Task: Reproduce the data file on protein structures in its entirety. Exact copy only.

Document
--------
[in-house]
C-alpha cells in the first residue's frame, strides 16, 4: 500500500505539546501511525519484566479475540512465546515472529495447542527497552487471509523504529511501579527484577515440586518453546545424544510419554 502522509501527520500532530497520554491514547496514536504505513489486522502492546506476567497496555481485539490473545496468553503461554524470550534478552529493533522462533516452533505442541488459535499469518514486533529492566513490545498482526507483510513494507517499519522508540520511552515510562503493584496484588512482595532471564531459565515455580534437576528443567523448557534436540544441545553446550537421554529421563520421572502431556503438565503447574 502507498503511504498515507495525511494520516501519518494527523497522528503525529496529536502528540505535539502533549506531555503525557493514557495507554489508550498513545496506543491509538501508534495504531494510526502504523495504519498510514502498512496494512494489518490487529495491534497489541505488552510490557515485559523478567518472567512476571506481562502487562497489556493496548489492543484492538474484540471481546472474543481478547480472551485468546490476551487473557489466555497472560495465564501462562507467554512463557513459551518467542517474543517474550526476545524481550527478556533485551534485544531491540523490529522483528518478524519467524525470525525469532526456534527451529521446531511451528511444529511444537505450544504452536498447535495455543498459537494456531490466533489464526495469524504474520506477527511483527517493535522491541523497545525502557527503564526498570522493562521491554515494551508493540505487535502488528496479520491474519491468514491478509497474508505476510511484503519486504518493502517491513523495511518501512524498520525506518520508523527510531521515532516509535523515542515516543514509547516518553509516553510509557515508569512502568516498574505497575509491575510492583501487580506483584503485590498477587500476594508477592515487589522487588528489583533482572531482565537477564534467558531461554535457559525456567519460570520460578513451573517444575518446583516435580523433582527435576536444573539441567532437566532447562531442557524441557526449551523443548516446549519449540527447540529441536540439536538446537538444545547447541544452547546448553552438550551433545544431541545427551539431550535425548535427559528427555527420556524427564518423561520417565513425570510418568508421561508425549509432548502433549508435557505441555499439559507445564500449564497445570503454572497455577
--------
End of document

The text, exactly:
[in-house]
C-alpha cells in the first residue's frame, strides 16, 4: 500500500505539546501511525519484566479475540512465546515472529495447542527497552487471509523504529511501579527484577515440586518453546545424544510419554 502522509501527520500532530497520554491514547496514536504505513489486522502492546506476567497496555481485539490473545496468553503461554524470550534478552529493533522462533516452533505442541488459535499469518514486533529492566513490545498482526507483510513494507517499519522508540520511552515510562503493584496484588512482595532471564531459565515455580534437576528443567523448557534436540544441545553446550537421554529421563520421572502431556503438565503447574 502507498503511504498515507495525511494520516501519518494527523497522528503525529496529536502528540505535539502533549506531555503525557493514557495507554489508550498513545496506543491509538501508534495504531494510526502504523495504519498510514502498512496494512494489518490487529495491534497489541505488552510490557515485559523478567518472567512476571506481562502487562497489556493496548489492543484492538474484540471481546472474543481478547480472551485468546490476551487473557489466555497472560495465564501462562507467554512463557513459551518467542517474543517474550526476545524481550527478556533485551534485544531491540523490529522483528518478524519467524525470525525469532526456534527451529521446531511451528511444529511444537505450544504452536498447535495455543498459537494456531490466533489464526495469524504474520506477527511483527517493535522491541523497545525502557527503564526498570522493562521491554515494551508493540505487535502488528496479520491474519491468514491478509497474508505476510511484503519486504518493502517491513523495511518501512524498520525506518520508523527510531521515532516509535523515542515516543514509547516518553509516553510509557515508569512502568516498574505497575509491575510492583501487580506483584503485590498477587500476594508477592515487589522487588528489583533482572531482565537477564534467558531461554535457559525456567519460570520460578513451573517444575518446583516435580523433582527435576536444573539441567532437566532447562531442557524441557526449551523443548516446549519449540527447540529441536540439536538446537538444545547447541544452547546448553552438550551433545544431541545427551539431550535425548535427559528427555527420556524427564518423561520417565513425570510418568508421561508425549509432548502433549508435557505441555499439559507445564500449564497445570503454572497455577